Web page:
One measure of success in your meetings is the extent to which all of the different perspectives in the room were expressed. For a lot of reasons, including differences in power and status, and sense of safety, people don’t necessarily offer their ideas in groups.
Here are three facilitation techniques that help to invite everyone’s voice into the conversation. These techniques are easy to use and often welcomed by meeting participants. .
Prompting: Prompting is the art of inviting people’s participation without putting any one individual on the spot. It’s especially useful in groups of people who don’t know each other well or during early stages of a discussion. Here’s what artful prompting sounds like:
Let’s hear from someone we haven’t heard from yet.
Who else wants to add to what’s been said?
Does anyone have an example of how this problem plays out?
Balancing: Often in a meeting the first few people who speak set the focus of the discussion and the direction of a decision. Silence from others can easily be interpreted as agreement. Balancing invites perspectives that are different than those already expressed. Here’s what balancing sounds like:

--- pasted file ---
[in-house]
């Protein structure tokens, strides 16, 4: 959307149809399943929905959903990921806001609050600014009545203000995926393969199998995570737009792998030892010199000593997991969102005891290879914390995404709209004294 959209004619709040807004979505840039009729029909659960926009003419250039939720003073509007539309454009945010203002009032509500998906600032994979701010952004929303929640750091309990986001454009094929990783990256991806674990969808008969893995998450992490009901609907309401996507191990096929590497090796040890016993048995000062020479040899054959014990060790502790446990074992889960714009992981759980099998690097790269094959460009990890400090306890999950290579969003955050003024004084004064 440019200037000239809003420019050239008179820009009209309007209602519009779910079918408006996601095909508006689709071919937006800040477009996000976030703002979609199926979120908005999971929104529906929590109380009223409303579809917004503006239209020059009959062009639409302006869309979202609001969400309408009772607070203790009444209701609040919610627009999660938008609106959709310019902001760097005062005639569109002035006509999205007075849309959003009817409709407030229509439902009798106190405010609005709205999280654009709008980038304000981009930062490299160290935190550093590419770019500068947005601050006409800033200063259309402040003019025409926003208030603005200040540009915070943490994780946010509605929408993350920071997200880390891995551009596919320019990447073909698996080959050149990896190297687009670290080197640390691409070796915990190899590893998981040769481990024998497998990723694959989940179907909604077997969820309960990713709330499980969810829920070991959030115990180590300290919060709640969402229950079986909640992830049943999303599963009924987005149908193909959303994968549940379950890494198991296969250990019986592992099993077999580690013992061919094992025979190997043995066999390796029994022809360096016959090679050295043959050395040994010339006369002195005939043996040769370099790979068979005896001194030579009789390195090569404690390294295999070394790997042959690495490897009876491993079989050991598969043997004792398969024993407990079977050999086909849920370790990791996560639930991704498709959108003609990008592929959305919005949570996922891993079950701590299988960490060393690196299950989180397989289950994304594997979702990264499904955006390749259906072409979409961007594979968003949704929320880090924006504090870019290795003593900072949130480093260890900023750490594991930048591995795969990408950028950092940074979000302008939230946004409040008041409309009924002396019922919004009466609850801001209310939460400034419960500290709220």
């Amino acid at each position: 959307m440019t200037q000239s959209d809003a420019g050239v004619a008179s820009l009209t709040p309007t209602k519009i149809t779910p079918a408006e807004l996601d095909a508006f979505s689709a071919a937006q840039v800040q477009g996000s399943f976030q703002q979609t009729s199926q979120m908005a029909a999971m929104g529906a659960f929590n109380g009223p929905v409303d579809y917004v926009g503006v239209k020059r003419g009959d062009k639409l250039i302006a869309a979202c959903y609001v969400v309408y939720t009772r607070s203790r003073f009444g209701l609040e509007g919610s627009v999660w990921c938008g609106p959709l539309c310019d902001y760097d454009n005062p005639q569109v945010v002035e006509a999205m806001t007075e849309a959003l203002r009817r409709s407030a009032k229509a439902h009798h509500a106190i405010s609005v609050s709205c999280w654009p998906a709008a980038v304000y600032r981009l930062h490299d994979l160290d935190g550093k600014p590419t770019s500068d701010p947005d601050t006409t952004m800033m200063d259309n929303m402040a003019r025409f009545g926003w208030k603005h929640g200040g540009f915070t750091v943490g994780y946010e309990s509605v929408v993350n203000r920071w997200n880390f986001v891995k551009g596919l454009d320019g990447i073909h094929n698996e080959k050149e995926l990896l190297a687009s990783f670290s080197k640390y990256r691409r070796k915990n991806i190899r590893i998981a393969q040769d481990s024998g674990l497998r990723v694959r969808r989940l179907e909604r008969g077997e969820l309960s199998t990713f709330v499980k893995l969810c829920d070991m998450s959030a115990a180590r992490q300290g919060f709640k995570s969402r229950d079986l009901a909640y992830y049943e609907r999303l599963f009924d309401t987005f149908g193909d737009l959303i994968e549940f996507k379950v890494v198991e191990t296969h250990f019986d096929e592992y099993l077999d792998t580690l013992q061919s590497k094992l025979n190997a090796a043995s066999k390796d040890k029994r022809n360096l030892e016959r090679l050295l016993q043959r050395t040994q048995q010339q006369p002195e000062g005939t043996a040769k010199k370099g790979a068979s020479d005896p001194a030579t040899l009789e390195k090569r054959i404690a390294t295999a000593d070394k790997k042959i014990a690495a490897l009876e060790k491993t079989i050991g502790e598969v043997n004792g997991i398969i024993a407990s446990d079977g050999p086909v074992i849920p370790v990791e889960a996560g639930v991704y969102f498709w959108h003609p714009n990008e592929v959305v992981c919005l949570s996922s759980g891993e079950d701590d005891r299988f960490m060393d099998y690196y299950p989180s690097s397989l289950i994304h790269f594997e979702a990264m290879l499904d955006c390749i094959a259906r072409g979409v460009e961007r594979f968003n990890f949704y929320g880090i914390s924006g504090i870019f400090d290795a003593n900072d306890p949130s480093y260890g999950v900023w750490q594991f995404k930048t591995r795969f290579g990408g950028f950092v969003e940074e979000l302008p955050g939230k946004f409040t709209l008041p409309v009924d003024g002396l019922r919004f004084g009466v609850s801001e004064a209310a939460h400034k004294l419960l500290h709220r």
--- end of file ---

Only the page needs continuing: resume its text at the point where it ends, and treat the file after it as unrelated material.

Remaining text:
We’ve heard two points of view on this. Are there other ways to think about this?
Does everyone else agree with this?
OK, now that we know where Mary and Luke stand, what do others think?
Eliciting: Sometimes meeting participants need help conveying their ideas clearly and concretely. In moments when you don’t think you or others understand what someone else is trying to say, you can ask questions that elicit:
I understand this part (paraphrase)… can you say more about…
You’re saying x because you believe what?
Can you give me an example of what you mean when you say…
Try these techniques in your next meeting and you will begin to see your team generating more diverse, more specific, and higher quality ideas.
What are the other ways you’ve learned to draw team members out?
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